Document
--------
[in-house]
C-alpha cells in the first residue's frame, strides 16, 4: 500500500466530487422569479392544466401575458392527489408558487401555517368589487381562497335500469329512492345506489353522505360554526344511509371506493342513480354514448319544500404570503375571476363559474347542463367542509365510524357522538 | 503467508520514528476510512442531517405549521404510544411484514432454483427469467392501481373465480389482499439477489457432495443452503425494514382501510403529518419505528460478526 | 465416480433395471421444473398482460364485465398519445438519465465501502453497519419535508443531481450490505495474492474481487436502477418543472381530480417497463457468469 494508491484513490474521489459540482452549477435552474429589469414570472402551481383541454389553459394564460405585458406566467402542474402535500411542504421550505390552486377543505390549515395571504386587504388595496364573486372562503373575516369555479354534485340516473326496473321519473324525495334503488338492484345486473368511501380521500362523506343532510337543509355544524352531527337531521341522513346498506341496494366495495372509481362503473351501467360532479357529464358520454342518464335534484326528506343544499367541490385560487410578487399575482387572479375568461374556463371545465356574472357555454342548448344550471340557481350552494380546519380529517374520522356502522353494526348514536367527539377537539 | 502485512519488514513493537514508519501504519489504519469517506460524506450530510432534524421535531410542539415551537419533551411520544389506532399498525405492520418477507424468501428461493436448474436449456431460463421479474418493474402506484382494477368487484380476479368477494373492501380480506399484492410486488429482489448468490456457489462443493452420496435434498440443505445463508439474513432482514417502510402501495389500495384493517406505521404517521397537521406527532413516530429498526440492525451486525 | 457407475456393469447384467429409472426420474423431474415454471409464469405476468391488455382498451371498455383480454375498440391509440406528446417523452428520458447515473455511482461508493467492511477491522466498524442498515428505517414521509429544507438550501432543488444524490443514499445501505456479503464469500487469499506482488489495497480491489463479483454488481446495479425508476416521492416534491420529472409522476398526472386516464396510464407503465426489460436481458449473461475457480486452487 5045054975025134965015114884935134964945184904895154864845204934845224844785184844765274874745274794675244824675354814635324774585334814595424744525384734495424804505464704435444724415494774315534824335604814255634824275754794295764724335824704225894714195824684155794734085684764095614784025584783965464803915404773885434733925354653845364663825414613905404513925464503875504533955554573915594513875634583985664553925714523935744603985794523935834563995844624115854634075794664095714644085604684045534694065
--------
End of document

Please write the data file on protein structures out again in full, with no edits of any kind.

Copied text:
[in-house]
C-alpha cells in the first residue's frame, strides 16, 4: 500500500466530487422569479392544466401575458392527489408558487401555517368589487381562497335500469329512492345506489353522505360554526344511509371506493342513480354514448319544500404570503375571476363559474347542463367542509365510524357522538 | 503467508520514528476510512442531517405549521404510544411484514432454483427469467392501481373465480389482499439477489457432495443452503425494514382501510403529518419505528460478526 | 465416480433395471421444473398482460364485465398519445438519465465501502453497519419535508443531481450490505495474492474481487436502477418543472381530480417497463457468469 494508491484513490474521489459540482452549477435552474429589469414570472402551481383541454389553459394564460405585458406566467402542474402535500411542504421550505390552486377543505390549515395571504386587504388595496364573486372562503373575516369555479354534485340516473326496473321519473324525495334503488338492484345486473368511501380521500362523506343532510337543509355544524352531527337531521341522513346498506341496494366495495372509481362503473351501467360532479357529464358520454342518464335534484326528506343544499367541490385560487410578487399575482387572479375568461374556463371545465356574472357555454342548448344550471340557481350552494380546519380529517374520522356502522353494526348514536367527539377537539 | 502485512519488514513493537514508519501504519489504519469517506460524506450530510432534524421535531410542539415551537419533551411520544389506532399498525405492520418477507424468501428461493436448474436449456431460463421479474418493474402506484382494477368487484380476479368477494373492501380480506399484492410486488429482489448468490456457489462443493452420496435434498440443505445463508439474513432482514417502510402501495389500495384493517406505521404517521397537521406527532413516530429498526440492525451486525 | 457407475456393469447384467429409472426420474423431474415454471409464469405476468391488455382498451371498455383480454375498440391509440406528446417523452428520458447515473455511482461508493467492511477491522466498524442498515428505517414521509429544507438550501432543488444524490443514499445501505456479503464469500487469499506482488489495497480491489463479483454488481446495479425508476416521492416534491420529472409522476398526472386516464396510464407503465426489460436481458449473461475457480486452487 5045054975025134965015114884935134964945184904895154864845204934845224844785184844765274874745274794675244824675354814635324774585334814595424744525384734495424804505464704435444724415494774315534824335604814255634824275754794295764724335824704225894714195824684155794734085684764095614784025584783965464803915404773885434733925354653845364663825414613905404513925464503875504533955554573915594513875634583985664553925714523935744603985794523935834563995844624115854634075794664095714644085604684045534694065